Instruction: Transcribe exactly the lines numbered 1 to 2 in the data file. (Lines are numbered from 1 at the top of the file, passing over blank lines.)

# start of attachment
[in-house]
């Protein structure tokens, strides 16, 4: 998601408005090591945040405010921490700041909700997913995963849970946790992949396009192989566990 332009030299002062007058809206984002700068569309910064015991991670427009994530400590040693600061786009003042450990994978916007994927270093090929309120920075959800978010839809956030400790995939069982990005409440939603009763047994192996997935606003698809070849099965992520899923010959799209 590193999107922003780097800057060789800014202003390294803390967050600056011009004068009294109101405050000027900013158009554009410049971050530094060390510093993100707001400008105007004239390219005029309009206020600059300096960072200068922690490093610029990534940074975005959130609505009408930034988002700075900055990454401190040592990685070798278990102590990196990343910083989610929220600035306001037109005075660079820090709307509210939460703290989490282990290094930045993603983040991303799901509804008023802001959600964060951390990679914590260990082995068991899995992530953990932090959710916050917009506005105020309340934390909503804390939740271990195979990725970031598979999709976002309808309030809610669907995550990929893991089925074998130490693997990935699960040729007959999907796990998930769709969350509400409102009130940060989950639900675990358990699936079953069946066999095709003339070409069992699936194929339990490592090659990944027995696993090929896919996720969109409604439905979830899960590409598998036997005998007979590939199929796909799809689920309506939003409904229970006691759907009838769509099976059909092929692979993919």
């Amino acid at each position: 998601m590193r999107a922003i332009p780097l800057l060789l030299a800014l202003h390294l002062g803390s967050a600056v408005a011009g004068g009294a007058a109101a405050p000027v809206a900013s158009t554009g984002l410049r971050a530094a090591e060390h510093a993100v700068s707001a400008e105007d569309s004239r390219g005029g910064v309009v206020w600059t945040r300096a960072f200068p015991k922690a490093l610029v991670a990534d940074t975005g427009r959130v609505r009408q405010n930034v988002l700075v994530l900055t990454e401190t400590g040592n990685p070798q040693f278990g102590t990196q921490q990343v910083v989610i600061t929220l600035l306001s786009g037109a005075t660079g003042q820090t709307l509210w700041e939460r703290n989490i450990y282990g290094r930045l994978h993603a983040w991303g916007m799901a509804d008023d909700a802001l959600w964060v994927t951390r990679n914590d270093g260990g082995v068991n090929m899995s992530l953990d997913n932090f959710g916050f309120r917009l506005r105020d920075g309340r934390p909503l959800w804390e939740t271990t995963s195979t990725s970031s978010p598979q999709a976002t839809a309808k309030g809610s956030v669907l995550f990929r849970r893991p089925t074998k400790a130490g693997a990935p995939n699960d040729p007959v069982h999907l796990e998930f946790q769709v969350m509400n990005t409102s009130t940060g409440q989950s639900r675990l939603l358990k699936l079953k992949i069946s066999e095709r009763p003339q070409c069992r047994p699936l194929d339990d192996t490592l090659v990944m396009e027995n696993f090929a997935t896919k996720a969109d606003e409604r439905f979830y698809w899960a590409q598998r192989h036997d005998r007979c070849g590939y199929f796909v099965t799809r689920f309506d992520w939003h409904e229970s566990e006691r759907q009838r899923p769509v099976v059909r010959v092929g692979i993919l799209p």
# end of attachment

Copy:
[in-house]
């Protein structure tokens, strides 16, 4: 998601408005090591945040405010921490700041909700997913995963849970946790992949396009192989566990 332009030299002062007058809206984002700068569309910064015991991670427009994530400590040693600061786009003042450990994978916007994927270093090929309120920075959800978010839809956030400790995939069982990005409440939603009763047994192996997935606003698809070849099965992520899923010959799209 590193999107922003780097800057060789800014202003390294803390967050600056011009004068009294109101405050000027900013158009554009410049971050530094060390510093993100707001400008105007004239390219005029309009206020600059300096960072200068922690490093610029990534940074975005959130609505009408930034988002700075900055990454401190040592990685070798278990102590990196990343910083989610929220600035306001037109005075660079820090709307509210939460703290989490282990290094930045993603983040991303799901509804008023802001959600964060951390990679914590260990082995068991899995992530953990932090959710916050917009506005105020309340934390909503804390939740271990195979990725970031598979999709976002309808309030809610669907995550990929893991089925074998130490693997990935699960040729007959999907796990998930769709969350509400409102009130940060989950639900675990358990699936079953069946066999095709003339070409069992699936194929339990490592090659990944027995696993090929896919996720969109409604439905979830899960590409598998036997005998007979590939199929796909799809689920309506939003409904229970006691759907009838769509099976059909092929692979993919």